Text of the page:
Buyer said that although the commission plan would increase out-of-pocket costs for working-age retirees -- to eventually reach roughly 20 percent of their overall healthcare costs -- it would, ultimately, be a better system that they would want to pay for.

"I am sure you will hear that with rates going up, you're breaking a promise. But they are tangled right now in a subpar health system" that is not sustainable, Buyer said.

Addressing concerns among some senators over preserving military medical readiness, commission members also said their proposal would preserve lessons learned from the past 14 years of war and would improve quality of care at military hospitals and clinics by offering incentives for patients with complex cases to be seen at military hospitals, providing needed training for military doctors.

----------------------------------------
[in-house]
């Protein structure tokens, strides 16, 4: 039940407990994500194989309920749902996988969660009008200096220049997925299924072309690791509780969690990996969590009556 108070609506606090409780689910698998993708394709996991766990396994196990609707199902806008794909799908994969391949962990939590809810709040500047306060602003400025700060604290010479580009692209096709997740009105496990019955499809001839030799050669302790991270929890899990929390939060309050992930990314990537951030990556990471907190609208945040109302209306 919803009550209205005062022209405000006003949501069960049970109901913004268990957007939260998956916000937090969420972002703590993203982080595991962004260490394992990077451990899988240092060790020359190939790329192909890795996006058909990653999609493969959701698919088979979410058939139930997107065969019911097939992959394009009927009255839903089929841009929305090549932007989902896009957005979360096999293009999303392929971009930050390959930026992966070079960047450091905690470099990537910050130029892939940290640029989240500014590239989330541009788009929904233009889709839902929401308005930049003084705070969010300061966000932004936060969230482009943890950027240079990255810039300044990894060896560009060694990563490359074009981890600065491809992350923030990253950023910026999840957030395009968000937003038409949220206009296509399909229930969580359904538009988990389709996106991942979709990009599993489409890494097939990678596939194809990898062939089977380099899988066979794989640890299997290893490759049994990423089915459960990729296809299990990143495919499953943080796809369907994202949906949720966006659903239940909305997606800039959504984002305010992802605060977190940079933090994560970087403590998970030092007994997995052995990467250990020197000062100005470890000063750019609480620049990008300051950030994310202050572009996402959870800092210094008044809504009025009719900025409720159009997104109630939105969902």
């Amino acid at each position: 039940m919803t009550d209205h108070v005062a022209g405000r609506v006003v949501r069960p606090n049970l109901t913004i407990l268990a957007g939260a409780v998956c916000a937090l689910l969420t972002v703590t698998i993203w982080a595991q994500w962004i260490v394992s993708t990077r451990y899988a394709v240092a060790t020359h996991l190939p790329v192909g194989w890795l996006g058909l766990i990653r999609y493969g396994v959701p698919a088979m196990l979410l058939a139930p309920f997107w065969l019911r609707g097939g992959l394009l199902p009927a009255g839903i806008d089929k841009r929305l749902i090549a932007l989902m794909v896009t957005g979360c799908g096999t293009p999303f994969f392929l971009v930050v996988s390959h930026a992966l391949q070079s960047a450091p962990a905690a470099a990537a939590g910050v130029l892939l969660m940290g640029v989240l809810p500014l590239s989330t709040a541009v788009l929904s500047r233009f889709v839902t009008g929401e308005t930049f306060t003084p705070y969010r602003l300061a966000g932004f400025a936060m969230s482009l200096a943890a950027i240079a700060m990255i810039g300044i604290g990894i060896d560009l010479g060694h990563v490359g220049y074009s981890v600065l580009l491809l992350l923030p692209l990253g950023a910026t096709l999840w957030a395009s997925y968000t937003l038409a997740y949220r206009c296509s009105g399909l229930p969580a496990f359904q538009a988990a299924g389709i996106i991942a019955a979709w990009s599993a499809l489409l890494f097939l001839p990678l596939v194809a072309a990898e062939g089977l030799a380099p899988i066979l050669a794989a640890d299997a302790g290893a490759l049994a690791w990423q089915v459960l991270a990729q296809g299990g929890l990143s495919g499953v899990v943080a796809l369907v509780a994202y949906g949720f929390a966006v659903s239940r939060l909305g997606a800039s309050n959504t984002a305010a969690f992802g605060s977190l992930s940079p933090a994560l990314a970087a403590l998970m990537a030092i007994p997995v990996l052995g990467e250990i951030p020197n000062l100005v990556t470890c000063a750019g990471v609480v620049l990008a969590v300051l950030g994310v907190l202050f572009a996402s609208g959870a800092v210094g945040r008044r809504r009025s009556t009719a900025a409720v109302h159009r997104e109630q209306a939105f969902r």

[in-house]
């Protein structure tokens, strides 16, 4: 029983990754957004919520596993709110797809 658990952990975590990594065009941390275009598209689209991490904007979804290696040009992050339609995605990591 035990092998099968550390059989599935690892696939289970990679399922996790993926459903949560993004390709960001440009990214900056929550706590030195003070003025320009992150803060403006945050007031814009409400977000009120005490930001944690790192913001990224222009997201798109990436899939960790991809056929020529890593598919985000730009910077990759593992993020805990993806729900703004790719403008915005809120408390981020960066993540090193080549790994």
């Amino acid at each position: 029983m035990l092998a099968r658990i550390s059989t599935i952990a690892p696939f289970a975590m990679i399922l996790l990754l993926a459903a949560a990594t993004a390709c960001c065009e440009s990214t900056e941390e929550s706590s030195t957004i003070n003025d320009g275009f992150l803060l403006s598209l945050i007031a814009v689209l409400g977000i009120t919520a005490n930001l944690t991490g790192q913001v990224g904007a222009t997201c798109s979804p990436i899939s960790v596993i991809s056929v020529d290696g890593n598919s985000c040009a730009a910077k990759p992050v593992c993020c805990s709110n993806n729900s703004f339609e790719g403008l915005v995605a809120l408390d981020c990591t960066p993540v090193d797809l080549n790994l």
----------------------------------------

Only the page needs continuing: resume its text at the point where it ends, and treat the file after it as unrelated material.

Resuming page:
Under the current system, many military providers see a relatively healthy, young population or retirees with chronic conditions related to aging — neither of which provides adequate training for battlefield medicine.

Under the system, according to Chiarelli, "military treatment facilities are in a death spiral. They just don't have the cases they need that provide training."

Committee members expressed concern about the effects of the proposals across the ranks and whether commercial insurers could meet the unique needs of the military population.

Sen. John McCain, R-Ariz., chairman of the armed services committee, thanked commission members for their thorough work and said some aspects of the decades-old military compensation system may not be suitable for today's force.